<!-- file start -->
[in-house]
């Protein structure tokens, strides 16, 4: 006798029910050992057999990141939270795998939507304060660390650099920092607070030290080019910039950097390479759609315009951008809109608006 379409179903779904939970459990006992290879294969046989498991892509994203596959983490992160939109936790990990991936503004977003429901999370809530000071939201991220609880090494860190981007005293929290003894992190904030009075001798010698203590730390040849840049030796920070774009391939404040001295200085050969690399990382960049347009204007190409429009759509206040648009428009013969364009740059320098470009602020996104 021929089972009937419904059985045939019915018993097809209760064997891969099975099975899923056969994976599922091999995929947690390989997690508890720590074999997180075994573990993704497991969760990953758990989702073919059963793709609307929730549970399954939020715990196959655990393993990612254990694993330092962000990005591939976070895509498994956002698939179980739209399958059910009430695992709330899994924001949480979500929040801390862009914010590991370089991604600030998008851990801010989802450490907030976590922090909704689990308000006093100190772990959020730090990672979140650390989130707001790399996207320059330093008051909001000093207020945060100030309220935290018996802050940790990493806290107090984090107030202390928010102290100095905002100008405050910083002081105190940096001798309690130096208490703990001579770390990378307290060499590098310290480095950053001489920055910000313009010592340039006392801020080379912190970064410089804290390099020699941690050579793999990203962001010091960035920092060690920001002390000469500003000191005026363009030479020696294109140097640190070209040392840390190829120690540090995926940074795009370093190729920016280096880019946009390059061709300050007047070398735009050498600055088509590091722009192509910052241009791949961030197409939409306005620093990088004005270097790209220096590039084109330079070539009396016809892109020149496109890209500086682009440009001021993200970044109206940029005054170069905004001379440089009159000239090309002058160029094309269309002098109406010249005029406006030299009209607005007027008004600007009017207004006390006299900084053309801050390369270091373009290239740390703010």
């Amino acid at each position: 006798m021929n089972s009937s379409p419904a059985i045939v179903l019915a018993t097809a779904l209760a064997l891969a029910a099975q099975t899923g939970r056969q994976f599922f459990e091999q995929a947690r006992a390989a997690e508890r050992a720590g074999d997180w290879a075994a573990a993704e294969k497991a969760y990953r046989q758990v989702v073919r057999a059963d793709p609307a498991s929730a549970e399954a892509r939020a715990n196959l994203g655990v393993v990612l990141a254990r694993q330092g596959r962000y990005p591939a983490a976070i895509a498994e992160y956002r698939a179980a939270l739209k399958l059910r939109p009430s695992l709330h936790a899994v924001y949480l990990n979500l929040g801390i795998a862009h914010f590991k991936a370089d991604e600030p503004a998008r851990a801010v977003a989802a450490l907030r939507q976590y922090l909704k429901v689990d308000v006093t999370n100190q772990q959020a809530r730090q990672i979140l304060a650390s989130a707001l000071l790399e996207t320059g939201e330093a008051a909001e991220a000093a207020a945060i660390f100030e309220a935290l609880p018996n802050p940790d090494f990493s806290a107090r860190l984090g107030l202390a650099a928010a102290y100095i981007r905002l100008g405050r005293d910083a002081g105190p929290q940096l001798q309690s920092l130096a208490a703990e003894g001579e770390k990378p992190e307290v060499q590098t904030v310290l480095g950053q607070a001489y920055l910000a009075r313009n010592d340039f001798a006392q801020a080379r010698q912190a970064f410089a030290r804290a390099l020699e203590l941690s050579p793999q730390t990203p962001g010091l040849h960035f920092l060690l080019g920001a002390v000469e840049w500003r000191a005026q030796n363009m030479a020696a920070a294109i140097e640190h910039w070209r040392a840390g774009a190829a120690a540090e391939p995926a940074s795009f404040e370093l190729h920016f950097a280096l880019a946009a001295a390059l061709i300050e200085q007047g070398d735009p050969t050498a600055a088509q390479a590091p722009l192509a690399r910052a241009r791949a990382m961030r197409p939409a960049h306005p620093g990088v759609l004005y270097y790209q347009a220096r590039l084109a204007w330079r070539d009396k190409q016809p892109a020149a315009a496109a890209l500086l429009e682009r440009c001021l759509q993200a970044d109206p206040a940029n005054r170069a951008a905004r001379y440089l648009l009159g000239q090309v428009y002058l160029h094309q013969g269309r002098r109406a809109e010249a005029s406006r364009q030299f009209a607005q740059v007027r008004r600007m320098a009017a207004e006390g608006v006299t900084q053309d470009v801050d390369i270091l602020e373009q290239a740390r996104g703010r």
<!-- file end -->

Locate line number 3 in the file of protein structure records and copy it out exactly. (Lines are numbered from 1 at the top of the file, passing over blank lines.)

């Amino acid at each position: 006798m021929n089972s009937s379409p419904a059985i045939v179903l019915a018993t097809a779904l209760a064997l891969a029910a099975q099975t899923g939970r056969q994976f599922f459990e091999q995929a947690r006992a390989a997690e508890r050992a720590g074999d997180w290879a075994a573990a993704e294969k497991a969760y990953r046989q758990v989702v073919r057999a059963d793709p609307a498991s929730a549970e399954a892509r939020a715990n196959l994203g655990v393993v990612l990141a254990r694993q330092g596959r962000y990005p591939a983490a976070i895509a498994e992160y956002r698939a179980a939270l739209k399958l059910r939109p009430s695992l709330h936790a899994v924001y949480l990990n979500l929040g801390i795998a862009h914010f590991k991936a370089d991604e600030p503004a998008r851990a801010v977003a989802a450490l907030r939507q976590y922090l909704k429901v689990d308000v006093t999370n100190q772990q959020a809530r730090q990672i979140l304060a650390s989130a707001l000071l790399e996207t320059g939201e330093a008051a909001e991220a000093a207020a945060i660390f100030e309220a935290l609880p018996n802050p940790d090494f990493s806290a107090r860190l984090g107030l202390a650099a928010a102290y100095i981007r905002l100008g405050r005293d910083a002081g105190p929290q940096l001798q309690s920092l130096a208490a703990e003894g001579e770390k990378p992190e307290v060499q590098t904030v310290l480095g950053q607070a001489y920055l910000a009075r313009n010592d340039f001798a006392q801020a080379r010698q912190a970064f410089a030290r804290a390099l020699e203590l941690s050579p793999q730390t990203p962001g010091l040849h960035f920092l060690l080019g920001a002390v000469e840049w500003r000191a005026q030796n363009m030479a020696a920070a294109i140097e640190h910039w070209r040392a840390g774009a190829a120690a540090e391939p995926a940074s795009f404040e370093l190729h920016f950097a280096l880019a946009a001295a390059l061709i300050e200085q007047g070398d735009p050969t050498a600055a088509q390479a590091p722009l192509a690399r910052a241009r791949a990382m961030r197409p939409a960049h306005p620093g990088v759609l004005y270097y790209q347009a220096r590039l084109a204007w330079r070539d009396k190409q016809p892109a020149a315009a496109a890209l500086l429009e682009r440009c001021l759509q993200a970044d109206p206040a940029n005054r170069a951008a905004r001379y440089l648009l009159g000239q090309v428009y002058l160029h094309q013969g269309r002098r109406a809109e010249a005029s406006r364009q030299f009209a607005q740059v007027r008004r600007m320098a009017a207004e006390g608006v006299t900084q053309d470009v801050d390369i270091l602020e373009q290239a740390r996104g703010r």